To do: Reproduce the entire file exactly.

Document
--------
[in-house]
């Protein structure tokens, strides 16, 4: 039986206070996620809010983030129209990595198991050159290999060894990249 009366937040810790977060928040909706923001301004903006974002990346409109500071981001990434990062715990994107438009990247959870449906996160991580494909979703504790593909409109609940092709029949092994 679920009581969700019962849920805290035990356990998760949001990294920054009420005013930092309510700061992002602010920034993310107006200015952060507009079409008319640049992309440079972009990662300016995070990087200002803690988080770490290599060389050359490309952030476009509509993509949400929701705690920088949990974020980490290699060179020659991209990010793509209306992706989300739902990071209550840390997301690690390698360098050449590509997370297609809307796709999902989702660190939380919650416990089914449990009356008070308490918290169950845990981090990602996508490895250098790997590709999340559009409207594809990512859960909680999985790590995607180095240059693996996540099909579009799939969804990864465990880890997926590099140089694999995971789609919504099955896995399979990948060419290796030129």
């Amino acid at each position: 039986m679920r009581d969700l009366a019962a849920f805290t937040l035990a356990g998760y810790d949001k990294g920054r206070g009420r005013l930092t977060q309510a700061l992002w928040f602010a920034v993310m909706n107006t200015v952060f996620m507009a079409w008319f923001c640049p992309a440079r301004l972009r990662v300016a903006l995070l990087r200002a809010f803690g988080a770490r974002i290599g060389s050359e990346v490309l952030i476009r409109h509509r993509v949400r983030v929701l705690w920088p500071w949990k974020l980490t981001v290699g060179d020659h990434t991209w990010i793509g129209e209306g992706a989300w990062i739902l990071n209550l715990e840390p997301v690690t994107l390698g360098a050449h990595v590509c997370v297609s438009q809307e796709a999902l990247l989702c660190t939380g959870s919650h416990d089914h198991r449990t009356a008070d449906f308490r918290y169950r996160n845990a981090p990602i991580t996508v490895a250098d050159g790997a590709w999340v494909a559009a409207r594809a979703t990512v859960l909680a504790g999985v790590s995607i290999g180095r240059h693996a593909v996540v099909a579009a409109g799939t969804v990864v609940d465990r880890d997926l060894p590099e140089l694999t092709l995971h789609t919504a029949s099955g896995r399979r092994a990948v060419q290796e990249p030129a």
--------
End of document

[in-house]
């Protein structure tokens, strides 16, 4: 039986206070996620809010983030129209990595198991050159290999060894990249 009366937040810790977060928040909706923001301004903006974002990346409109500071981001990434990062715990994107438009990247959870449906996160991580494909979703504790593909409109609940092709029949092994 679920009581969700019962849920805290035990356990998760949001990294920054009420005013930092309510700061992002602010920034993310107006200015952060507009079409008319640049992309440079972009990662300016995070990087200002803690988080770490290599060389050359490309952030476009509509993509949400929701705690920088949990974020980490290699060179020659991209990010793509209306992706989300739902990071209550840390997301690690390698360098050449590509997370297609809307796709999902989702660190939380919650416990089914449990009356008070308490918290169950845990981090990602996508490895250098790997590709999340559009409207594809990512859960909680999985790590995607180095240059693996996540099909579009799939969804990864465990880890997926590099140089694999995971789609919504099955896995399979990948060419290796030129």
């Amino acid at each position: 039986m679920r009581d969700l009366a019962a849920f805290t937040l035990a356990g998760y810790d949001k990294g920054r206070g009420r005013l930092t977060q309510a700061l992002w928040f602010a920034v993310m909706n107006t200015v952060f996620m507009a079409w008319f923001c640049p992309a440079r301004l972009r990662v300016a903006l995070l990087r200002a809010f803690g988080a770490r974002i290599g060389s050359e990346v490309l952030i476009r409109h509509r993509v949400r983030v929701l705690w920088p500071w949990k974020l980490t981001v290699g060179d020659h990434t991209w990010i793509g129209e209306g992706a989300w990062i739902l990071n209550l715990e840390p997301v690690t994107l390698g360098a050449h990595v590509c997370v297609s438009q809307e796709a999902l990247l989702c660190t939380g959870s919650h416990d089914h198991r449990t009356a008070d449906f308490r918290y169950r996160n845990a981090p990602i991580t996508v490895a250098d050159g790997a590709w999340v494909a559009a409207r594809a979703t990512v859960l909680a504790g999985v790590s995607i290999g180095r240059h693996a593909v996540v099909a579009a409109g799939t969804v990864v609940d465990r880890d997926l060894p590099e140089l694999t092709l995971h789609t919504a029949s099955g896995r399979r092994a990948v060419q290796e990249p030129a």